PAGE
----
The Leftovers has consistently presented a mesmerizing, albeit often unsubtle, meditation on the stories - whether divine dogma passed down over centuries or intimate innocuous half-truths lighting dark days - people tell themselves to make life a little bit easier to live. The Sudden Departure - a supernatural event occurring on October 14, 2011 in which two percent of the world’s population just (poof) disappeared - was a message. It was a sign from God or the universe or some higher power, and it had to mean something. 150 million people do not disappear for no reason. In the absence of a definitive explanation, it was up to the survivors, those spared or saved, the so-called leftovers to ascribe meaning. And isn’t that all organized religion is? Finding purpose and meaning in a chaotic inexplicable existence. Concocting “a nicer story” for why bad things happen or good things do not.
In the aftermath of the Departure, some including Doctor Laurie Garvey, joined the cultish Guilty Remnant, a silent collective of chain-smoking, painstaking reminders of all that had been lost. Others, like cursed Nora Durst, needed no such reminder. Her entire family had departed, but the void left in their stead was ever-present. Reverend Matt Jamison plastered the town buildings with the misdeeds of the departed. He refused to believe this was the Rapture, since many a sinner and imperfect person were taken. And Chief Kevin Garvey tried to hold it all together.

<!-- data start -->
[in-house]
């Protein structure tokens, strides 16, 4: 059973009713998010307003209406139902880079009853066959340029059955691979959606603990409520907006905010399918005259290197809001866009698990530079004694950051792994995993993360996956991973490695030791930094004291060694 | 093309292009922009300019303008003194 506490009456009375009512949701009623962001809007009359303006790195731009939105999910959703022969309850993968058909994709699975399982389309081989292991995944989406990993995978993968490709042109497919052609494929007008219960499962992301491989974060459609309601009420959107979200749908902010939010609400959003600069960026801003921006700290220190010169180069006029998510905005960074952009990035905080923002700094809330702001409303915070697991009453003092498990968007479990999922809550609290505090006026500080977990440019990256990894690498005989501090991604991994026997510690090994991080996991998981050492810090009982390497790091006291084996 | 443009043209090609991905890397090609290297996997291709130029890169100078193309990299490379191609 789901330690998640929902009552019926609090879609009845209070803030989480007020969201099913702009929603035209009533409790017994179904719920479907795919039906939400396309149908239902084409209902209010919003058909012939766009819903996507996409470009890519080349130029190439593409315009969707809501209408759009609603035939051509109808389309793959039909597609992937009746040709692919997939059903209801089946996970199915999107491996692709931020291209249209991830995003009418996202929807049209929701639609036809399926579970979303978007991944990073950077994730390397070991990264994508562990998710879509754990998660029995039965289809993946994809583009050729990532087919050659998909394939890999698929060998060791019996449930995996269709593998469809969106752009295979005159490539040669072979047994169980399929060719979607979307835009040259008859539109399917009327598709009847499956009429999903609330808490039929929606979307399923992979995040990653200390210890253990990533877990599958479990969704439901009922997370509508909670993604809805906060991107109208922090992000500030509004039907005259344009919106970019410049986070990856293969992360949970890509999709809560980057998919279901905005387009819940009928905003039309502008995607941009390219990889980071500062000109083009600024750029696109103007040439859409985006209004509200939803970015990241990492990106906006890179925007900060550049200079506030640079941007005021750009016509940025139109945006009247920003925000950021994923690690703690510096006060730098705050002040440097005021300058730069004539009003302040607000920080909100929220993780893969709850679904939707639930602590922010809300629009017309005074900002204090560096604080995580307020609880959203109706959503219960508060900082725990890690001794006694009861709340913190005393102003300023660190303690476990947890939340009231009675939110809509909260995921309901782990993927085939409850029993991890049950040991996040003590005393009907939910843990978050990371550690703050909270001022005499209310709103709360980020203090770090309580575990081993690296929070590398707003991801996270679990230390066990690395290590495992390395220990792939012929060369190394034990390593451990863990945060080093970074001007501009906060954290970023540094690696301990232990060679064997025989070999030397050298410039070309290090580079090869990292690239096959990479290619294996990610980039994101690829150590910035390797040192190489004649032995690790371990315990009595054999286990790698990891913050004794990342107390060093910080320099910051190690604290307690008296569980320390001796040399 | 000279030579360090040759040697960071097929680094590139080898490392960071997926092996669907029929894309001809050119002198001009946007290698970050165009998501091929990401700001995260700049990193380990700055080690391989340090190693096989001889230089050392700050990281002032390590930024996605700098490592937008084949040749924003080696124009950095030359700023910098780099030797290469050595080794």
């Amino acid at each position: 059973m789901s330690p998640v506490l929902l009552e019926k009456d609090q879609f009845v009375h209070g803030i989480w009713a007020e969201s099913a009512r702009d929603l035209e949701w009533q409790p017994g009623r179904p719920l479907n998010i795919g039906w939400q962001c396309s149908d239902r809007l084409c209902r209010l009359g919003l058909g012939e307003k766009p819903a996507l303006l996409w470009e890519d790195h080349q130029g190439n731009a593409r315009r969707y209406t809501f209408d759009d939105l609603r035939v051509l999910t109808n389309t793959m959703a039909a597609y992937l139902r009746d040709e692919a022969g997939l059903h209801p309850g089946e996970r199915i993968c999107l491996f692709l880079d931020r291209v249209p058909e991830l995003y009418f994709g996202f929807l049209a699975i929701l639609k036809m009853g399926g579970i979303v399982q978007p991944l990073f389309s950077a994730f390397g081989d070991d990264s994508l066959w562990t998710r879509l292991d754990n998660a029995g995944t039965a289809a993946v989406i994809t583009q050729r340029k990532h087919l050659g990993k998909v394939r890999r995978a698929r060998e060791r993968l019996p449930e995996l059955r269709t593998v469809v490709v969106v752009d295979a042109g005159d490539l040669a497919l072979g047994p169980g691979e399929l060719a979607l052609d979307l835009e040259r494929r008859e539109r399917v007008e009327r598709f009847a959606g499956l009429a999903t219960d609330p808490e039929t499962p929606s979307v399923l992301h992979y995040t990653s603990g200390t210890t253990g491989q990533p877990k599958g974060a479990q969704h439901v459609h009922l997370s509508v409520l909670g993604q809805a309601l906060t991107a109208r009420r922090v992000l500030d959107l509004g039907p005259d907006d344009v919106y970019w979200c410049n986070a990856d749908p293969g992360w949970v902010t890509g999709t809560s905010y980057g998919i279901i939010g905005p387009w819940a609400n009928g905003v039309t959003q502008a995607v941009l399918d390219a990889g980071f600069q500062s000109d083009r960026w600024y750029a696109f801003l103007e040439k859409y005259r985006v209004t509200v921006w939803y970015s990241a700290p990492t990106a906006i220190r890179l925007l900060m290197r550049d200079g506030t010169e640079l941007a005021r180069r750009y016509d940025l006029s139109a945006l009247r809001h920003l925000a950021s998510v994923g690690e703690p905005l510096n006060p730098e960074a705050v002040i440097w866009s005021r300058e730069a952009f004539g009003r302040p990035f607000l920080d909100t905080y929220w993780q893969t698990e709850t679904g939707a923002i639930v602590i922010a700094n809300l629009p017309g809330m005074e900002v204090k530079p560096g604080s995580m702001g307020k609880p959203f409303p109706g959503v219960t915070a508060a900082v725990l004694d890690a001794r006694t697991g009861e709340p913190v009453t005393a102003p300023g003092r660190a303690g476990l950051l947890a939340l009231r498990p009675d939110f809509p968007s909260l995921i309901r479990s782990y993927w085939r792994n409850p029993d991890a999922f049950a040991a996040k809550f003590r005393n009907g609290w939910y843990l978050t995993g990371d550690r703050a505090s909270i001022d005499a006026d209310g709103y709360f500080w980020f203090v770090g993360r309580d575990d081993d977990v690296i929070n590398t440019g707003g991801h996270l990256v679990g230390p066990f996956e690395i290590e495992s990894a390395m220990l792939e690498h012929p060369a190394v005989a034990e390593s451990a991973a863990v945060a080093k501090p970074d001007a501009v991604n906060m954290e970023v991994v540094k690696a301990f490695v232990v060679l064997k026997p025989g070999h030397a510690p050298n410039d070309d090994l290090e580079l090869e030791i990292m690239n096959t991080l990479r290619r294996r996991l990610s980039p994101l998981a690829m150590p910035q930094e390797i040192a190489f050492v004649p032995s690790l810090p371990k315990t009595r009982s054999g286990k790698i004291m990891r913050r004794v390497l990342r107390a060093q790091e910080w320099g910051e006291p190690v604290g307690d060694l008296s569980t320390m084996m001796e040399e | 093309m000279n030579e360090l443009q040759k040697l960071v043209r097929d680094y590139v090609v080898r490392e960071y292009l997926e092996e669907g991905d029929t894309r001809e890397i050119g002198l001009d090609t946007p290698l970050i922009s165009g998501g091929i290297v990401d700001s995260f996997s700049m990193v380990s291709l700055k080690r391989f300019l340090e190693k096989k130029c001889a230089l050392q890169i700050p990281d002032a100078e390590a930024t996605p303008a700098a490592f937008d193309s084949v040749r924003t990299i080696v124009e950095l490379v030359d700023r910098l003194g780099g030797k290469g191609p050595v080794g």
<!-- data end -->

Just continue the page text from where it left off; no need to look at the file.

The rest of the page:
The penultimate episode ended much as the third and final season of the series began, with a family atop a pitched roof waiting for the end of the world. Following his third near death experience, Kevin Garvey, Jr. ascended a ladder to sit at the right hand of his father. Apparently saved, quite possibly doomed, the father inquired of his son (and effectively the series of its creators): “Now what?” For a show so determined to explore life’s most unanswerable questions and deny its characters of closure in the process, the series drew to a close with an unanticipated sense of resolution.
According to some biblical originalists, the Rapture will come in two stages. The first will be a secret rapture or carrying away of the saved to heaven. (Hmph, sounds familiar.) The second phase occurs after seven years of tribulation when Jesus will return to Earth in triumph and glory. The seventh anniversary of the Sudden Departure - and its forecasted Apocalypse - looms large over the world of the series’ final season. Miracle, Texas was again flooded with pilgrims desperate to be pardoned. Kevin Garvey, Sr. ventured to Australia to stop the biblical doomsday deluge. Believers and nonbelievers braced themselves for the supposed Second Coming. An event made no less unsettling by the expectation of its impending arrival. An event coming, one way or another, despite preparations and protestations, for each of us.